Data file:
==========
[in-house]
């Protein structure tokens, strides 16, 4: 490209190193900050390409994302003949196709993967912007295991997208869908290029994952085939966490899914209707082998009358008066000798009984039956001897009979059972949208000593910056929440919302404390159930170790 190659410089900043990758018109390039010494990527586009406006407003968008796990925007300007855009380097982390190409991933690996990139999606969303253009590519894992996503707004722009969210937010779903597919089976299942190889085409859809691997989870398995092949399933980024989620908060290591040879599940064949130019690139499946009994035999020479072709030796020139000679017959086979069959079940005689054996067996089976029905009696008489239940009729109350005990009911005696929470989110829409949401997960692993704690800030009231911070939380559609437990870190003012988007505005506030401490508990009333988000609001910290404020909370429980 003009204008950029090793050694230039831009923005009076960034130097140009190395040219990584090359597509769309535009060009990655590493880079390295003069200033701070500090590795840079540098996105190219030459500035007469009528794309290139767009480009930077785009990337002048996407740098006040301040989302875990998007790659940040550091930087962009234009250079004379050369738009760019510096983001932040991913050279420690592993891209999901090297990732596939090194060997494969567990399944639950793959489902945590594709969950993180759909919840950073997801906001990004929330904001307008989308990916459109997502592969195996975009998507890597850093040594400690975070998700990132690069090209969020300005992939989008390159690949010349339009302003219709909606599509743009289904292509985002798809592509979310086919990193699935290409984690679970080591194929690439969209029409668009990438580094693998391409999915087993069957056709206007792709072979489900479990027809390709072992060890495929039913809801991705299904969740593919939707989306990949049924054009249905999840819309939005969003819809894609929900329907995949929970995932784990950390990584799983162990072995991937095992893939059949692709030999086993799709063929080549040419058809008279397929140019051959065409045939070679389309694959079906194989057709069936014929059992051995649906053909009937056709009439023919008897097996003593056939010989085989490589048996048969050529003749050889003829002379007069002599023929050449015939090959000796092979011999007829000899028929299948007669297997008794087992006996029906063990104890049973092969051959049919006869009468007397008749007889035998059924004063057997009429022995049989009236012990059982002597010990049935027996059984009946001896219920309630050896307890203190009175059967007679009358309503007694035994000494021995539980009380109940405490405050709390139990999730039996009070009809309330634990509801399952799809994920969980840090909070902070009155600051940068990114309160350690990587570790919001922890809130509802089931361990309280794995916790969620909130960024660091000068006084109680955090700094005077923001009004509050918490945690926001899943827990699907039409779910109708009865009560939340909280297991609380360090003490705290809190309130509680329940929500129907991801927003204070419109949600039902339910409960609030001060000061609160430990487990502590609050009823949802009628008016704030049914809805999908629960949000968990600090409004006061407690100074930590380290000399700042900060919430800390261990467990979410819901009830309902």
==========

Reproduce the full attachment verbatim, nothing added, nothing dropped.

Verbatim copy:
[in-house]
């Protein structure tokens, strides 16, 4: 490209190193900050390409994302003949196709993967912007295991997208869908290029994952085939966490899914209707082998009358008066000798009984039956001897009979059972949208000593910056929440919302404390159930170790 190659410089900043990758018109390039010494990527586009406006407003968008796990925007300007855009380097982390190409991933690996990139999606969303253009590519894992996503707004722009969210937010779903597919089976299942190889085409859809691997989870398995092949399933980024989620908060290591040879599940064949130019690139499946009994035999020479072709030796020139000679017959086979069959079940005689054996067996089976029905009696008489239940009729109350005990009911005696929470989110829409949401997960692993704690800030009231911070939380559609437990870190003012988007505005506030401490508990009333988000609001910290404020909370429980 003009204008950029090793050694230039831009923005009076960034130097140009190395040219990584090359597509769309535009060009990655590493880079390295003069200033701070500090590795840079540098996105190219030459500035007469009528794309290139767009480009930077785009990337002048996407740098006040301040989302875990998007790659940040550091930087962009234009250079004379050369738009760019510096983001932040991913050279420690592993891209999901090297990732596939090194060997494969567990399944639950793959489902945590594709969950993180759909919840950073997801906001990004929330904001307008989308990916459109997502592969195996975009998507890597850093040594400690975070998700990132690069090209969020300005992939989008390159690949010349339009302003219709909606599509743009289904292509985002798809592509979310086919990193699935290409984690679970080591194929690439969209029409668009990438580094693998391409999915087993069957056709206007792709072979489900479990027809390709072992060890495929039913809801991705299904969740593919939707989306990949049924054009249905999840819309939005969003819809894609929900329907995949929970995932784990950390990584799983162990072995991937095992893939059949692709030999086993799709063929080549040419058809008279397929140019051959065409045939070679389309694959079906194989057709069936014929059992051995649906053909009937056709009439023919008897097996003593056939010989085989490589048996048969050529003749050889003829002379007069002599023929050449015939090959000796092979011999007829000899028929299948007669297997008794087992006996029906063990104890049973092969051959049919006869009468007397008749007889035998059924004063057997009429022995049989009236012990059982002597010990049935027996059984009946001896219920309630050896307890203190009175059967007679009358309503007694035994000494021995539980009380109940405490405050709390139990999730039996009070009809309330634990509801399952799809994920969980840090909070902070009155600051940068990114309160350690990587570790919001922890809130509802089931361990309280794995916790969620909130960024660091000068006084109680955090700094005077923001009004509050918490945690926001899943827990699907039409779910109708009865009560939340909280297991609380360090003490705290809190309130509680329940929500129907991801927003204070419109949600039902339910409960609030001060000061609160430990487990502590609050009823949802009628008016704030049914809805999908629960949000968990600090409004006061407690100074930590380290000399700042900060919430800390261990467990979410819901009830309902």